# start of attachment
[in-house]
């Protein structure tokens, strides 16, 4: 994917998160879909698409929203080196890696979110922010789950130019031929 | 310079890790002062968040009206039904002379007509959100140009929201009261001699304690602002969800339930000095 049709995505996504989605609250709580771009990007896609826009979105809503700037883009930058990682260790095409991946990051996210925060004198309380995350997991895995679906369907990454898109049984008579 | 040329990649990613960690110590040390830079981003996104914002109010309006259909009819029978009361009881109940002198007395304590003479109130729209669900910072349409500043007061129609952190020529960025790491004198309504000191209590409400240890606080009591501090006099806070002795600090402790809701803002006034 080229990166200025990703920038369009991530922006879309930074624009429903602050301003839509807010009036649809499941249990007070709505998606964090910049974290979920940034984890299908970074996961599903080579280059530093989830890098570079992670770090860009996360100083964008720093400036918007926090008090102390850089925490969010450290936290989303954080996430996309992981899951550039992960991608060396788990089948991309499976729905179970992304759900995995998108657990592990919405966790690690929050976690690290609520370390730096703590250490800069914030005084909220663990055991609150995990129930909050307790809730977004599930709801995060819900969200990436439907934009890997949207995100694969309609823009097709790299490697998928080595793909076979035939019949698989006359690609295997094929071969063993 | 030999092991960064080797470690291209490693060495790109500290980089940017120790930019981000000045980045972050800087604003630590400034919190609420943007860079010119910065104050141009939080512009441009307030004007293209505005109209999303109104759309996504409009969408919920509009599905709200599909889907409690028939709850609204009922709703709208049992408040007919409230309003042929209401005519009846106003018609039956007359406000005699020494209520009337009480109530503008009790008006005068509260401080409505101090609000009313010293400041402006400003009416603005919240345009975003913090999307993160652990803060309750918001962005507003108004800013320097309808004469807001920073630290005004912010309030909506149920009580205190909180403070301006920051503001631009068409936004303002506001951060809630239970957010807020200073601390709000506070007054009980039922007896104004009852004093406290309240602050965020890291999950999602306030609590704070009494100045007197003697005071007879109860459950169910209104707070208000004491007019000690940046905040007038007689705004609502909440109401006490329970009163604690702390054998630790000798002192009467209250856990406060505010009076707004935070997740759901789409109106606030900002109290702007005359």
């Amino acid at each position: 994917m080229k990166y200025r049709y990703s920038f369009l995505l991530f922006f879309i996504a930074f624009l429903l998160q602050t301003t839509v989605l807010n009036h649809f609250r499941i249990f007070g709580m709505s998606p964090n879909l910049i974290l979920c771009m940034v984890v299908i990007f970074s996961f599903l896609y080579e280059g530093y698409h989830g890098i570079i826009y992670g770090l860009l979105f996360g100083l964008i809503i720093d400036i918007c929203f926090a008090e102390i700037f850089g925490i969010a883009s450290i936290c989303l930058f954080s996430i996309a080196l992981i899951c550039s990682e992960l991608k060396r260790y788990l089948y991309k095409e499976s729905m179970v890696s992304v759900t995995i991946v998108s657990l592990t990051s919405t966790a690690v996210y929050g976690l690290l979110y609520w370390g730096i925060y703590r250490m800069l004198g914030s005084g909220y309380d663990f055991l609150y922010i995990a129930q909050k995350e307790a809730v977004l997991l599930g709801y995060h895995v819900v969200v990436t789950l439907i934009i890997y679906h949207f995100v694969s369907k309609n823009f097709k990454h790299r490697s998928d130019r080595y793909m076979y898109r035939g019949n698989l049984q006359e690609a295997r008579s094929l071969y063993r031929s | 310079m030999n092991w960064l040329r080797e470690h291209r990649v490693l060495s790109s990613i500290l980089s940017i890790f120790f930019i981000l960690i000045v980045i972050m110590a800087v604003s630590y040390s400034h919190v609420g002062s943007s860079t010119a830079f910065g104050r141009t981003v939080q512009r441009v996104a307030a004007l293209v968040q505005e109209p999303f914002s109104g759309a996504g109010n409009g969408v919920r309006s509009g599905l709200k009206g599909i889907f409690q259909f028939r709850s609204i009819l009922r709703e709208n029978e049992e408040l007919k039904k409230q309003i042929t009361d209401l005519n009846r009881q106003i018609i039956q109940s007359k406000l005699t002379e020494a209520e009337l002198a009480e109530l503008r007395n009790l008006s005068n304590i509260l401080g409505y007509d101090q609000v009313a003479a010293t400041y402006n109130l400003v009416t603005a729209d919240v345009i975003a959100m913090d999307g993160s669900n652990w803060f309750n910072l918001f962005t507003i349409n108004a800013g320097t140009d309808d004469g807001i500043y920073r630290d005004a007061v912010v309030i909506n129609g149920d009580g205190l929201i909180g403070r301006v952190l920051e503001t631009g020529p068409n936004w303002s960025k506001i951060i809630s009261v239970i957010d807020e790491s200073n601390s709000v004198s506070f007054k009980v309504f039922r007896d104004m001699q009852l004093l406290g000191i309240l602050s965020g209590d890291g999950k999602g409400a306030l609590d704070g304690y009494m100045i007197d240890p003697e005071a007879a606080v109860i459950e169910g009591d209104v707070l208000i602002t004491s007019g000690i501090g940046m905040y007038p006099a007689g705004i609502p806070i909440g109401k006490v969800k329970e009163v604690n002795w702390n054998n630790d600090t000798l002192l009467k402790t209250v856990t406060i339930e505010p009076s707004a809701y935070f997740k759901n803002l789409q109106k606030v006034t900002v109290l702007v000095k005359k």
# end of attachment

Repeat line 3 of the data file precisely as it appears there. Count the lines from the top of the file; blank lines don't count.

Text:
């Amino acid at each position: 994917m080229k990166y200025r049709y990703s920038f369009l995505l991530f922006f879309i996504a930074f624009l429903l998160q602050t301003t839509v989605l807010n009036h649809f609250r499941i249990f007070g709580m709505s998606p964090n879909l910049i974290l979920c771009m940034v984890v299908i990007f970074s996961f599903l896609y080579e280059g530093y698409h989830g890098i570079i826009y992670g770090l860009l979105f996360g100083l964008i809503i720093d400036i918007c929203f926090a008090e102390i700037f850089g925490i969010a883009s450290i936290c989303l930058f954080s996430i996309a080196l992981i899951c550039s990682e992960l991608k060396r260790y788990l089948y991309k095409e499976s729905m179970v890696s992304v759900t995995i991946v998108s657990l592990t990051s919405t966790a690690v996210y929050g976690l690290l979110y609520w370390g730096i925060y703590r250490m800069l004198g914030s005084g909220y309380d663990f055991l609150y922010i995990a129930q909050k995350e307790a809730v977004l997991l599930g709801y995060h895995v819900v969200v990436t789950l439907i934009i890997y679906h949207f995100v694969s369907k309609n823009f097709k990454h790299r490697s998928d130019r080595y793909m076979y898109r035939g019949n698989l049984q006359e690609a295997r008579s094929l071969y063993r031929s | 310079m030999n092991w960064l040329r080797e470690h291209r990649v490693l060495s790109s990613i500290l980089s940017i890790f120790f930019i981000l960690i000045v980045i972050m110590a800087v604003s630590y040390s400034h919190v609420g002062s943007s860079t010119a830079f910065g104050r141009t981003v939080q512009r441009v996104a307030a004007l293209v968040q505005e109209p999303f914002s109104g759309a996504g109010n409009g969408v919920r309006s509009g599905l709200k009206g599909i889907f409690q259909f028939r709850s609204i009819l009922r709703e709208n029978e049992e408040l007919k039904k409230q309003i042929t009361d209401l005519n009846r009881q106003i018609i039956q109940s007359k406000l005699t002379e020494a209520e009337l002198a009480e109530l503008r007395n009790l008006s005068n304590i509260l401080g409505y007509d101090q609000v009313a003479a010293t400041y402006n109130l400003v009416t603005a729209d919240v345009i975003a959100m913090d999307g993160s669900n652990w803060f309750n910072l918001f962005t507003i349409n108004a800013g320097t140009d309808d004469g807001i500043y920073r630290d005004a007061v912010v309030i909506n129609g149920d009580g205190l929201i909180g403070r301006v952190l920051e503001t631009g020529p068409n936004w303002s960025k506001i951060i809630s009261v239970i957010d807020e790491s200073n601390s709000v004198s506070f007054k009980v309504f039922r007896d104004m001699q009852l004093l406290g000191i309240l602050s965020g209590d890291g999950k999602g409400a306030l609590d704070g304690y009494m100045i007197d240890p003697e005071a007879a606080v109860i459950e169910g009591d209104v707070l208000i602002t004491s007019g000690i501090g940046m905040y007038p006099a007689g705004i609502p806070i909440g109401k006490v969800k329970e009163v604690n002795w702390n054998n630790d600090t000798l002192l009467k402790t209250v856990t406060i339930e505010p009076s707004a809701y935070f997740k759901n803002l789409q109106k606030v006034t900002v109290l702007v000095k005359k």